Web Applications Testing
Web-based applications present new challenges, these challenges include:
- Short release cycles;
- Constantly Changing Technology;
- Possible huge number of users during initial website launch;
- Inability to control the user's running environment;
- 24-hour availability of the web site.
The quality of a website must be evident from the Onset. Any difficulty whether in response time, accuracy of information, or ease of use-will compel the user to click to a competitor's site. Such problems translate into lost of users, lost sales, and poor company image.
To overcome these types of problems, use the following techniques:
1. Functionality Testing
Functionality testing involves making Sure the features that most affect user interactions work properly. These include :
· pop-up windows
· shopping carts
· online payments
2. Usability Testing
Many users have low tolerance for anything that is difficult to use or that does not work. A user's first impression of the site is important, and many websites have become cluttered with an increasing number of features. For general-use websites frustrated users can easily click over a competitor's site.
Usability testing involves following main steps
· identify the website's purpose;
· identify the indented users;
· define tests and conduct the usability testing
· analyze the acquired information
3. Navigation Testing
Good Navigation is an essential part of a website, especially those that are complex and provide a lot of information. Assessing navigation is a major part of usability Testing.
4. Forms Testing
Websites that use forms need tests to ensure that each field works properly and that the forms posts all data as intended by the designer.
5. Page Content Testing
Each web page must be tested for correct content from the user perspective for correct content from the user perspective. These tests fall into two categories: ensuring that each component functions correctly and ensuring that the content of each is correct.
6. Configuration and Compatibility Testing
A key challenge for web applications is ensuring that the user sees a web page as the designer intended. The user can select different browser software and browser options, use different network software and on-line service, and run other concurrent applications. We execute the application under every browser/platform combination to ensure the web sites work properly under various environments.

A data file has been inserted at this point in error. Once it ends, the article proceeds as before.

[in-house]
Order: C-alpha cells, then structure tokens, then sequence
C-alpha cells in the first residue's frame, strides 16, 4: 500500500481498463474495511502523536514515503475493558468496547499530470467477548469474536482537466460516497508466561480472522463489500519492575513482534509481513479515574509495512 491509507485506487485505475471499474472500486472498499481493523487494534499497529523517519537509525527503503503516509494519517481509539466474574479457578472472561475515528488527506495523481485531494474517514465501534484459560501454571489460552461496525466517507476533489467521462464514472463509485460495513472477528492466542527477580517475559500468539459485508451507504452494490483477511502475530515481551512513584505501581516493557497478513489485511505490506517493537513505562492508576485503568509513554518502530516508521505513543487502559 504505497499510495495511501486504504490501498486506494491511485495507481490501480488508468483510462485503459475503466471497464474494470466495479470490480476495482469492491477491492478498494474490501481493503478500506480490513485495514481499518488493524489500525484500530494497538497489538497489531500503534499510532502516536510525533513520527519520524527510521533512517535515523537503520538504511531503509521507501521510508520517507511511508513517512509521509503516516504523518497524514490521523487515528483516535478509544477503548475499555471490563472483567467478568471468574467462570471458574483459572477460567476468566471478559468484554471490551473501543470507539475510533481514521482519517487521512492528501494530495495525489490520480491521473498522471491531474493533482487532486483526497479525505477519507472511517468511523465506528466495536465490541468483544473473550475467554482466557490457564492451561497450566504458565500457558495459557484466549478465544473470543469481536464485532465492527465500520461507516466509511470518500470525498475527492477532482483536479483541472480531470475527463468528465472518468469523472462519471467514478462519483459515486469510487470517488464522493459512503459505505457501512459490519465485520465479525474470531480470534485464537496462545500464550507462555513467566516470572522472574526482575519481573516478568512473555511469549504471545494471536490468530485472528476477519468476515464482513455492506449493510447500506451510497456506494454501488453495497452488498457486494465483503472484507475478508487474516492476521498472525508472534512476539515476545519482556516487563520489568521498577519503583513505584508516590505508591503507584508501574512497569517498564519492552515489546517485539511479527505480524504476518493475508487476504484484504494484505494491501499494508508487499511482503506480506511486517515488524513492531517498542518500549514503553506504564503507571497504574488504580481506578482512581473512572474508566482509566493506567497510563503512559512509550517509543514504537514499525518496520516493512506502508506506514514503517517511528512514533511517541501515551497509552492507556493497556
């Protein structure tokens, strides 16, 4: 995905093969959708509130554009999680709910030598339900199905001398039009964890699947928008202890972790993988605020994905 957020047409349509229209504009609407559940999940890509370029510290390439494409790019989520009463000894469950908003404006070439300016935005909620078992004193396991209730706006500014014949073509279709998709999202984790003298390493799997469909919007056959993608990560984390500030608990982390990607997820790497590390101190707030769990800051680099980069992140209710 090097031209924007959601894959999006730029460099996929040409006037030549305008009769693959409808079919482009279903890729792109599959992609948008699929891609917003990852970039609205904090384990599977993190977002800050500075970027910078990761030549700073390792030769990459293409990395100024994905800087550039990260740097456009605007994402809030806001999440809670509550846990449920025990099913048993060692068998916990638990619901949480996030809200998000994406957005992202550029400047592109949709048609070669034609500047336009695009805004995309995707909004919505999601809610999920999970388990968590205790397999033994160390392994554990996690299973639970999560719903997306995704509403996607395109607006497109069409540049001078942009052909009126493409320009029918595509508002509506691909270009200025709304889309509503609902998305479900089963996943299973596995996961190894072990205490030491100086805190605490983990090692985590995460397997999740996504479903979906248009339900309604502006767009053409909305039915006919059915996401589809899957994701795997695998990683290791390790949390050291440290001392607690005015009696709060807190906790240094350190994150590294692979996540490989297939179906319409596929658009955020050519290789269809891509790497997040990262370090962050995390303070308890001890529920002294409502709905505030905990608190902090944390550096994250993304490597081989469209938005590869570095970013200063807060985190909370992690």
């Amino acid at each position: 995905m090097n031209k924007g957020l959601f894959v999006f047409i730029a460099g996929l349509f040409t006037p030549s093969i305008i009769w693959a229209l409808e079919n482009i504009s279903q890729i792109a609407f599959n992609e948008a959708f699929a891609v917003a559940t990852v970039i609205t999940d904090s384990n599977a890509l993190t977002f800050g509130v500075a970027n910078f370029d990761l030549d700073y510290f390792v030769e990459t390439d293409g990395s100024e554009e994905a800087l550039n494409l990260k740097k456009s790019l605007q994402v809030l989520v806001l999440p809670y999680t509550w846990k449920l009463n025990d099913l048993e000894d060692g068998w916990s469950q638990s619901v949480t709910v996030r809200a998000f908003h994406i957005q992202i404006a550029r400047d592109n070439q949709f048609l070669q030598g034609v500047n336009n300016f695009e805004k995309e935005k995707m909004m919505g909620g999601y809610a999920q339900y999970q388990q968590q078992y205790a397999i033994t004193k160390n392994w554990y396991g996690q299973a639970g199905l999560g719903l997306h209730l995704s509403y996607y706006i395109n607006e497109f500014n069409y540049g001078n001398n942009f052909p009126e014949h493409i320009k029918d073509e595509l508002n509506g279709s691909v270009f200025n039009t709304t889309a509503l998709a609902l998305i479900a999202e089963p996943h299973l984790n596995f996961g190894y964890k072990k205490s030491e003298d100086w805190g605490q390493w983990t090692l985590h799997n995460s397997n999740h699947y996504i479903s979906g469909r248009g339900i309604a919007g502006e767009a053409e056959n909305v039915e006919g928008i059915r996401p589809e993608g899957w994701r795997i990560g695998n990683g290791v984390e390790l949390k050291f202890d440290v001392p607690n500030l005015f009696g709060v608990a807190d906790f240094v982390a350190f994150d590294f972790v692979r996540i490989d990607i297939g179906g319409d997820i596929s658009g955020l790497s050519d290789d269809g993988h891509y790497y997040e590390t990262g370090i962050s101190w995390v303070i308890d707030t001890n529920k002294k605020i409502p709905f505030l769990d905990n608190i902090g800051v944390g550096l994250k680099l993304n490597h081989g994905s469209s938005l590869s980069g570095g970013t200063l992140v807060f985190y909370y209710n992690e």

7. Reliability and Availability Testing
A key requirement o a website is that it Be available whenever the user requests it, after 24-hours a day, every day. The number of users accessing web site simultaneously may also affect the site's availability.
8. Performance Testing
Performance Testing, which evaluates System performance under normal and heavy usage, is crucial to success of any web application. A system that takes for long to respond may frustrate the user who can then quickly move to a competitor's site. Given enough time, every page request will eventually be delivered. Performance testing seeks to ensure that the website server responds to browser requests within defined parameters.
9. Load Testing
The purpose of Load testing is to model real world experiences, typically by generating many simultaneous users accessing the website. We use automation tools to increases the ability to conduct a valid load test, because it emulates thousand of users by sending simultaneous requests to the application or the server.
10. Stress Testing
Stress Testing consists of subjecting the system to varying and maximum loads to evaluate the resulting performance. We use automated test tools to simulate loads on website and execute the tests continuously for several hours or days.
11. Security Testing
Security is a primary concern when communicating and conducting business- especially sensitive and business- critical transactions - over the internet. The user wants assurance that personal and financial information is secure. Finding the vulnerabilities in an application that would grant an unauthorized user access to the system is important.
Following is the strategy we used in one of my projects:
1. From the requirements, list the priorities of testing.
2. Use a Link Checker to check all the broken text and image links. This will alert you on missing or broken links but not links that have been pointed to the unintended locations/files. But ignore such links for now this is just one of the cursory checks. Report the results.
3. Collect as many scenarios of real users browsing your site. If you are testing an already existing site you can get them from the site Stats. These will probably cover all your existing user base. If your site needs to target additional user base that is a whole other task.
4. Test using the scenarios.
5. From your testing priorities, list the test cases not touched in your previous test scenarios. If you want a complete list or have time to create one, just go ahead or else you can also list them and note the result from your tests earlier in here. We just listed a short description of each test case, it's input and output. It'll be helpful to record your results if you've a column in there to record your results when testing.
6. Start testing using the test cases and record the results.
7. Prioritize and Report the defects. If you don't have time for testing, there might not be sufficient time to fix them all and re-test the defects either. Prioritizing them will help fix at least the major bugs and/or issues. The rest will be fixed or ignored depending on their priority and your project deadlines.